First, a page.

I must say that despite being criticized, I was really happy that we got to talk and argue about formats and research practices because that brought a lot of other ideas to my mind and I think that I managed to give some personal inputs for further developments of this new format. Also that experience was very valuable for other reasons too, I got to meet a lot of very interesting researchers and musicians that share my path and I hope I will meet again in the future.
Back in Oslo I attended a workshop held by EAU about stereo sound diffusion which also featured a final concert. There I played the stereo version of Chiese Calura e Ossa. It was my first ever stereo diffusion experience and I liked it a lot. I had played with many speakers before, but only multichannel formats (Octophony, WFS, Ambisonics), and playing “old school” diffusion was a totally different experience, where interpretation played an incredibly important role.
I must say that I found my background as an improvisor very useful in that occasion because that experience got me used to listen in a different way and to learn how to quickly respond to real time stimuli. Having a score in addition provides some sort of safety, and being able to always predict what comes next can be useful to plan ahead and develop a performance plan that can be perfected with time.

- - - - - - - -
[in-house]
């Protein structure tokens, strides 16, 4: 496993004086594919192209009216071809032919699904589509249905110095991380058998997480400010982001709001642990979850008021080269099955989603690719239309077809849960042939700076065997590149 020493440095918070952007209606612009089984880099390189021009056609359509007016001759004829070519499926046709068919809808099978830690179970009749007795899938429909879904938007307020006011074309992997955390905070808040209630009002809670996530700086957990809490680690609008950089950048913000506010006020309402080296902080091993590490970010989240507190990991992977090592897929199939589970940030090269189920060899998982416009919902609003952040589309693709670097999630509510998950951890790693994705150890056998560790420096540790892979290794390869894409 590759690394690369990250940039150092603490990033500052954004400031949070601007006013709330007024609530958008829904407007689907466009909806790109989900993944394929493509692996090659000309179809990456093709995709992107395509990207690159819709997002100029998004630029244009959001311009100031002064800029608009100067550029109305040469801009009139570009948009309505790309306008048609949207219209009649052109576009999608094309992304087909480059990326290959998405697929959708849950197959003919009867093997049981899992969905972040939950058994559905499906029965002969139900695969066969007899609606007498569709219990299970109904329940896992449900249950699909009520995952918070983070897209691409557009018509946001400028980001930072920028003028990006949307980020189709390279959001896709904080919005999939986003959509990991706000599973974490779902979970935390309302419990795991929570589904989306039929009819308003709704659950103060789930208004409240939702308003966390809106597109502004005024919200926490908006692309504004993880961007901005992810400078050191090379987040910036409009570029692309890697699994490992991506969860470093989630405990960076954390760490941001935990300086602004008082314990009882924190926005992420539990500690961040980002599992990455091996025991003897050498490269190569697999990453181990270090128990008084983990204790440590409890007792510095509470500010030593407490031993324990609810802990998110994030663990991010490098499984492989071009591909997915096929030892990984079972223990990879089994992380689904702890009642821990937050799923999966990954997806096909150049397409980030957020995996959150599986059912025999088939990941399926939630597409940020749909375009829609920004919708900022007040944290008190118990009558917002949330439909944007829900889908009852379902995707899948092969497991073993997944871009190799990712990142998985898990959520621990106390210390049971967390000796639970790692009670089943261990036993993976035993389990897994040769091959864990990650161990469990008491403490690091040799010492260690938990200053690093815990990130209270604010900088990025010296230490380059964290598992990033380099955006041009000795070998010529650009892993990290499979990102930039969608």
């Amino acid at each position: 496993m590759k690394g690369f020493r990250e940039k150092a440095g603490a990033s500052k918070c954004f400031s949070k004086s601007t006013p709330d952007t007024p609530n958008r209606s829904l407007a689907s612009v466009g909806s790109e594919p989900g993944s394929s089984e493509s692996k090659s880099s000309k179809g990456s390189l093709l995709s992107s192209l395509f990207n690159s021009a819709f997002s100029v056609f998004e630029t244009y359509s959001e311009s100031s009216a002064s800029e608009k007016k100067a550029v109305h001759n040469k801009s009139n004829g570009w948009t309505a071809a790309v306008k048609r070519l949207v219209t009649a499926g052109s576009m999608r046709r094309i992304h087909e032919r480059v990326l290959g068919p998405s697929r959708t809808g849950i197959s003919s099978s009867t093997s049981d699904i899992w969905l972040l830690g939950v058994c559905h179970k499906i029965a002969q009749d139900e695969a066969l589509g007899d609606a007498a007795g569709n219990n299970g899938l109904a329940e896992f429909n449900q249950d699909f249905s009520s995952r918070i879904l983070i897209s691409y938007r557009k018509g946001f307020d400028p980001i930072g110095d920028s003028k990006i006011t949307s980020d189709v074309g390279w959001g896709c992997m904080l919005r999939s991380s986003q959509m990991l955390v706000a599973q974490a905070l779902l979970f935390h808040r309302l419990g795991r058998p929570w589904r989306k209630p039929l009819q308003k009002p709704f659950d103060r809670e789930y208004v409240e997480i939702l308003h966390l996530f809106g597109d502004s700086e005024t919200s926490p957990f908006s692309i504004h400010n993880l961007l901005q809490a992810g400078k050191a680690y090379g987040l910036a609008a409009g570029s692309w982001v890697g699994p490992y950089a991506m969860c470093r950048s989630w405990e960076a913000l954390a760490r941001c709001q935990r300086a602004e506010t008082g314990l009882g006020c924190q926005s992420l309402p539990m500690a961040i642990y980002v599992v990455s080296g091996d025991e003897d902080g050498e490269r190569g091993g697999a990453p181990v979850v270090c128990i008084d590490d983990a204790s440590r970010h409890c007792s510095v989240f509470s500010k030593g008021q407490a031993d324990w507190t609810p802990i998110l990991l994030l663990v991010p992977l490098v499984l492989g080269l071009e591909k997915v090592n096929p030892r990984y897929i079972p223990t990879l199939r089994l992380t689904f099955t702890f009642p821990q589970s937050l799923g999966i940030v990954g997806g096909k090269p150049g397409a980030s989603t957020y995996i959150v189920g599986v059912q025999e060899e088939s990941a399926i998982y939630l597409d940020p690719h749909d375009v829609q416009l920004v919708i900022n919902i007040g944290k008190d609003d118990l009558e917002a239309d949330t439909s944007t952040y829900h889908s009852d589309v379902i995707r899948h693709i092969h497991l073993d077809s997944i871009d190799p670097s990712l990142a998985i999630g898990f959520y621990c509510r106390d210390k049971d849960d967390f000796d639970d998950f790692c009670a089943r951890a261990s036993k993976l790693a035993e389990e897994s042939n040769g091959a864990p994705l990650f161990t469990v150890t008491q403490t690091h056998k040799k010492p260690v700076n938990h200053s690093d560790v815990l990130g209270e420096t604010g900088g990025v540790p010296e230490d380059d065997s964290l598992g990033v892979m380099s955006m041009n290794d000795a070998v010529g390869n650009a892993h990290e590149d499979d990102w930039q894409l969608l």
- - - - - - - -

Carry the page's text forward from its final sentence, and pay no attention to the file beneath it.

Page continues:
Then Christmas came, as always I spent it in Italy. There I got the chance to play a concert with two fellow musicians from Apulia: Walter Forestiere and Giovanni Cristino. They are two incredibly interesting improvisers playing respectively drums and keyboards, there I played my little moog with microphones and rubber balloons, what came out was a very intense set in which I felt like excavating my inner body and pouring out melted physicality, muscular and nervous energy that in the past months spent as a composer I didn’t manage to let out.
We had a guest professor at school: Prof. Karlheinz Essl, who gave us presentations about his use of Max MSP in a live electronic context. His abstractions proved to be very helpful and interesting tools to introduce chance in a workflow and I’ve slowly started including them in my own patching for live electronics that is something I’m in the process of rediscovering.